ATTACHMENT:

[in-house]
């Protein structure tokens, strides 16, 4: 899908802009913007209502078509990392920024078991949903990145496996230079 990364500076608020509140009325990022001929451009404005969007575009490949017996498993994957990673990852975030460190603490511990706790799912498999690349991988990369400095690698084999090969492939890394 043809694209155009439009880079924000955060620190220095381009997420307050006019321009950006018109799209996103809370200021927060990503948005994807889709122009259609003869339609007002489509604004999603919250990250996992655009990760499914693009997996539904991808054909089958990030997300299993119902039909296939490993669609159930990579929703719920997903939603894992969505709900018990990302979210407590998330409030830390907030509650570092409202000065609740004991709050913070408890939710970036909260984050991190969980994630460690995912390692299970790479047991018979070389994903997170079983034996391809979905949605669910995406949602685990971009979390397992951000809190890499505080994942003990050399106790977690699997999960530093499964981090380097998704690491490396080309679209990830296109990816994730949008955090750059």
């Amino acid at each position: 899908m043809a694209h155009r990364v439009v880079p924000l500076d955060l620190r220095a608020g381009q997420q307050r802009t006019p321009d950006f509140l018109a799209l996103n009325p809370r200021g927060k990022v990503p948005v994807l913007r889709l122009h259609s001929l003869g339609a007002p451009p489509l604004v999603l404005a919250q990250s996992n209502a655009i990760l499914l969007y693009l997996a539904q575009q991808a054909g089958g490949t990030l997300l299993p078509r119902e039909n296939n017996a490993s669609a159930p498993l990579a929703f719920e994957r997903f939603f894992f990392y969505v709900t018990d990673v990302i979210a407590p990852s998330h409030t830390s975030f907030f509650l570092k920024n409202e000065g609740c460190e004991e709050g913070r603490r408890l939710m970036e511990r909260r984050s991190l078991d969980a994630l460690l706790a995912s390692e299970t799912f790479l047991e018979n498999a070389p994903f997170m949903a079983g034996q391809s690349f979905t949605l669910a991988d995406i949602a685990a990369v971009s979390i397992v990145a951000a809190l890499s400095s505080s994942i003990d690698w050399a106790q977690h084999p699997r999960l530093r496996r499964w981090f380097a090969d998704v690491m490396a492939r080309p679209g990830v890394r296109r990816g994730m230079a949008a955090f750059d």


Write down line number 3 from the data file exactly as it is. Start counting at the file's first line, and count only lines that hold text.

């Amino acid at each position: 899908m043809a694209h155009r990364v439009v880079p924000l500076d955060l620190r220095a608020g381009q997420q307050r802009t006019p321009d950006f509140l018109a799209l996103n009325p809370r200021g927060k990022v990503p948005v994807l913007r889709l122009h259609s001929l003869g339609a007002p451009p489509l604004v999603l404005a919250q990250s996992n209502a655009i990760l499914l969007y693009l997996a539904q575009q991808a054909g089958g490949t990030l997300l299993p078509r119902e039909n296939n017996a490993s669609a159930p498993l990579a929703f719920e994957r997903f939603f894992f990392y969505v709900t018990d990673v990302i979210a407590p990852s998330h409030t830390s975030f907030f509650l570092k920024n409202e000065g609740c460190e004991e709050g913070r603490r408890l939710m970036e511990r909260r984050s991190l078991d969980a994630l460690l706790a995912s390692e299970t799912f790479l047991e018979n498999a070389p994903f997170m949903a079983g034996q391809s690349f979905t949605l669910a991988d995406i949602a685990a990369v971009s979390i397992v990145a951000a809190l890499s400095s505080s994942i003990d690698w050399a106790q977690h084999p699997r999960l530093r496996r499964w981090f380097a090969d998704v690491m490396a492939r080309p679209g990830v890394r296109r990816g994730m230079a949008a955090f750059d």